Kul

By FATIMAH ASGHAR

Allah, you gave us a language
where yesterday & tomorrow
are the same word. Kul.

A spell cast with the entire
mouth. Back of the throat
to teeth. What day am I promised?

Tomorrow means I might have her forever.
Yesterday means I say goodbye, again.
Kul means they are the same.

I know you can bend time.
I am merely asking for what
is mine. Give me my mother for no

other reason than I deserve her.
If yesterday & tomorrow are the same
bring back the grave. Pluck the flower

of my mother’s body from the soil.
Kul means I’m in the crib eyelashes
wet the first time they open. Kul means

my sister is crawling away from her
on the bed as my father comes home
from work. Kul means she’s dancing

at my wedding not-yet-come
kul means she’s oiling my hair
before the first day of school. Kul

means I wake to her strange voice in the kitchen
kul means she’s holding my baby
in her arms, helping me pick a name.

 

FATIMAH ASGHAR is a nationally touring poet, performer, educator, and writer. Her work has appeared in POETRY Magazine, Gulf Coast, BuzzFeed Reader, The Margins, The Offing, American Poets, and many other publications. Her work has been featured by news outlets like PBS, NBC, Teen Vogue, HuffPost, and others. In 2011, she created a spoken-word poetry group, REFLEKS, in Bosnia and Herzegovina, while on a Fulbright studying theater in postgenocidal countries. She is a member of the Dark Noise Collective and a Kundiman Fellow. She is the writer of Brown Girls, a web series that highlights a friendship between women of color, and her debut collection of poems, Today We’re American, is forthcoming from One World / Random House.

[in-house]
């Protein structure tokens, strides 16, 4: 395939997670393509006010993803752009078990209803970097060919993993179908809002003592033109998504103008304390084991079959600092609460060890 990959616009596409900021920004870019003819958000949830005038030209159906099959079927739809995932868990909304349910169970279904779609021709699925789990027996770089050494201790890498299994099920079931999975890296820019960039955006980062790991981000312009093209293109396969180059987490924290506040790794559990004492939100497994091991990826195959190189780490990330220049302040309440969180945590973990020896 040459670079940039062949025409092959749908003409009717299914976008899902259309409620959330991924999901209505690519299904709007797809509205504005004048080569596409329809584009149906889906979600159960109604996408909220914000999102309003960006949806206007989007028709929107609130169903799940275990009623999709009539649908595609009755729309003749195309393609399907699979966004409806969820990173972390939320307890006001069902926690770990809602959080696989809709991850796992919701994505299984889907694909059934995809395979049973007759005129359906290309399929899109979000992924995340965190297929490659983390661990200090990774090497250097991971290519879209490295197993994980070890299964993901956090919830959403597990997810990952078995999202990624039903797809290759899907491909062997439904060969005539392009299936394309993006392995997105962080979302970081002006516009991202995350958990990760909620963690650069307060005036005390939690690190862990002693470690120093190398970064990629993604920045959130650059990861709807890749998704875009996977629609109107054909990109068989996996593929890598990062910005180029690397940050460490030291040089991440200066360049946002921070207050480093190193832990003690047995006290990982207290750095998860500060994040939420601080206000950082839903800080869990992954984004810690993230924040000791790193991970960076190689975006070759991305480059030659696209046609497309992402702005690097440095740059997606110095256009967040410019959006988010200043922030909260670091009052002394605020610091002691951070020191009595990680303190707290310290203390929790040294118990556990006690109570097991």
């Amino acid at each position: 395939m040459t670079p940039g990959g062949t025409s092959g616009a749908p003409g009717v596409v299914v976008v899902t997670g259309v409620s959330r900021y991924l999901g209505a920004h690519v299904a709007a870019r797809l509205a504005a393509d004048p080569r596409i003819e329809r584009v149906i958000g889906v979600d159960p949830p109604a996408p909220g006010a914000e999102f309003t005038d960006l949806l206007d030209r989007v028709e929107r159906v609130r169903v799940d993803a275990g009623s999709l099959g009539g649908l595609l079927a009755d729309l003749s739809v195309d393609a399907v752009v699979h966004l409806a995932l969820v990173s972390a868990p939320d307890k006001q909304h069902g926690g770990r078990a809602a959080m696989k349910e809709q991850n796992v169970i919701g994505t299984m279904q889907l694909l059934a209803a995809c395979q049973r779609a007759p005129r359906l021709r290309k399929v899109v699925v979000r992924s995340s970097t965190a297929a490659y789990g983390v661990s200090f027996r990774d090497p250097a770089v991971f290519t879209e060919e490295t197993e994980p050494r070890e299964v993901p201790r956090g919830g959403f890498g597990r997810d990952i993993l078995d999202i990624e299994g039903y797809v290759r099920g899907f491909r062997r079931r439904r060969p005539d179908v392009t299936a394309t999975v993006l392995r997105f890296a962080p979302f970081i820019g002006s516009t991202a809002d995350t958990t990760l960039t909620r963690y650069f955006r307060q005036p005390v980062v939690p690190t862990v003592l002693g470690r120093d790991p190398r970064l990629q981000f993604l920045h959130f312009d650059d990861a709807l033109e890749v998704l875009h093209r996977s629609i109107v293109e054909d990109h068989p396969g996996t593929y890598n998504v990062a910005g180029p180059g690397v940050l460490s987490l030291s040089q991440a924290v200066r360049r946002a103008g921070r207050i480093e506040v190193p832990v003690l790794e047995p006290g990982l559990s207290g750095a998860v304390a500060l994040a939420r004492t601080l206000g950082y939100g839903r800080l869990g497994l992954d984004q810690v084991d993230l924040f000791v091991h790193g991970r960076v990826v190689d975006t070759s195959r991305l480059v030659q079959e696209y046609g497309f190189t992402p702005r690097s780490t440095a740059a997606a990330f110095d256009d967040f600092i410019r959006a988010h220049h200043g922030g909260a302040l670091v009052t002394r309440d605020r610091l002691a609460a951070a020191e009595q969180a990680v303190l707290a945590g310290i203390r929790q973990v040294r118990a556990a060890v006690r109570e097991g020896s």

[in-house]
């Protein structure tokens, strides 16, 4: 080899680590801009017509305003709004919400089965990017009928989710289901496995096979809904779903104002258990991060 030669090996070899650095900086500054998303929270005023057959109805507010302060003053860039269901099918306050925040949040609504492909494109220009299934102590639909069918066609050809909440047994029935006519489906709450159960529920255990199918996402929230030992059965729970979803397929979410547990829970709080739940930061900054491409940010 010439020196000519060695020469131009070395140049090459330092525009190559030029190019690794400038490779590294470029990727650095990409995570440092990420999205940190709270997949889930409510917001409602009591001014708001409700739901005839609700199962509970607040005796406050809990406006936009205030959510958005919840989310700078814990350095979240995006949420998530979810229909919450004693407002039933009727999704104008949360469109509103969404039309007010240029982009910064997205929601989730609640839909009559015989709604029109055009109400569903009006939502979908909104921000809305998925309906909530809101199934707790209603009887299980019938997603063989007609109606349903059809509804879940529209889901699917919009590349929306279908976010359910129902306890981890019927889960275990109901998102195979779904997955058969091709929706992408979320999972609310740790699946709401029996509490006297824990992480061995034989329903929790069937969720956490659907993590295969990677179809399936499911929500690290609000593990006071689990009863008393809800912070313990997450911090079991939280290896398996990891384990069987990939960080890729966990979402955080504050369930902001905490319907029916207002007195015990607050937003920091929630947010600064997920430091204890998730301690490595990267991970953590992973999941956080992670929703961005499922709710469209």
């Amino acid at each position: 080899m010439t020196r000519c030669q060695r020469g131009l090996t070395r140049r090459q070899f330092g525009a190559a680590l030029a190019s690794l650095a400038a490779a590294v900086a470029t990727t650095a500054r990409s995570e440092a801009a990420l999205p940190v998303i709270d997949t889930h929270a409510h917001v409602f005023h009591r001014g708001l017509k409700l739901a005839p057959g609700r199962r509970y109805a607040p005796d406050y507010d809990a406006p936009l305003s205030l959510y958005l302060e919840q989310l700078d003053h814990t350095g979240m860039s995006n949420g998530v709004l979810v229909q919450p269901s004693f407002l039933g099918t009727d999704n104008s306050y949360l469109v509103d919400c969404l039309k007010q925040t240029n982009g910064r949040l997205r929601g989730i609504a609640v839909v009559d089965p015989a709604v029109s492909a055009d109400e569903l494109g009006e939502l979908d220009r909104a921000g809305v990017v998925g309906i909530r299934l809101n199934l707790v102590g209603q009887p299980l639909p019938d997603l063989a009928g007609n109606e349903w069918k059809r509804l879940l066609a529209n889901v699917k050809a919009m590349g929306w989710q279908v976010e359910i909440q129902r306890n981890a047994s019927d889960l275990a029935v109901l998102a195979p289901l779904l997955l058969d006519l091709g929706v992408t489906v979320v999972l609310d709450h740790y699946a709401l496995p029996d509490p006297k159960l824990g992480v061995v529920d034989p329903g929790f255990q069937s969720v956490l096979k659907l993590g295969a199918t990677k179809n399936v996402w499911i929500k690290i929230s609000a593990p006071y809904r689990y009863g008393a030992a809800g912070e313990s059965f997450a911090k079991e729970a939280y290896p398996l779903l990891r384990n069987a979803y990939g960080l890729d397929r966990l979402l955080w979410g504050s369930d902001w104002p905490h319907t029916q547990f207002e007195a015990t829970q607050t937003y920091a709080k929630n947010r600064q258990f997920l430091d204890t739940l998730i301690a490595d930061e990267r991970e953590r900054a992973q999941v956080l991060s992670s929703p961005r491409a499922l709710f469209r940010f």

Purchase Issue 14 here.

Debbie WenKul

Related Posts

bar bottles

Loss and Its Antonym

ALISON PRINE
I want to learn to write about the loves / that haven’t died—yellowed paperbacks / with broken spines, the stillness of the lake / from the fishing pier on winter mornings, / the people in this small city / I sometimes recognize on the sidewalk / a decade after our bar shut down.

June 2018 Poetry Feature

NATHALIE HANDAL
Because some words together / can frighten loneliness / like the lagoon moving aside / for the sea / Because you’ve chosen / the most crowded voices to hide in / Because you’ve chosen / the oldest wound to haunt you / Because I can’t show you / myself entirely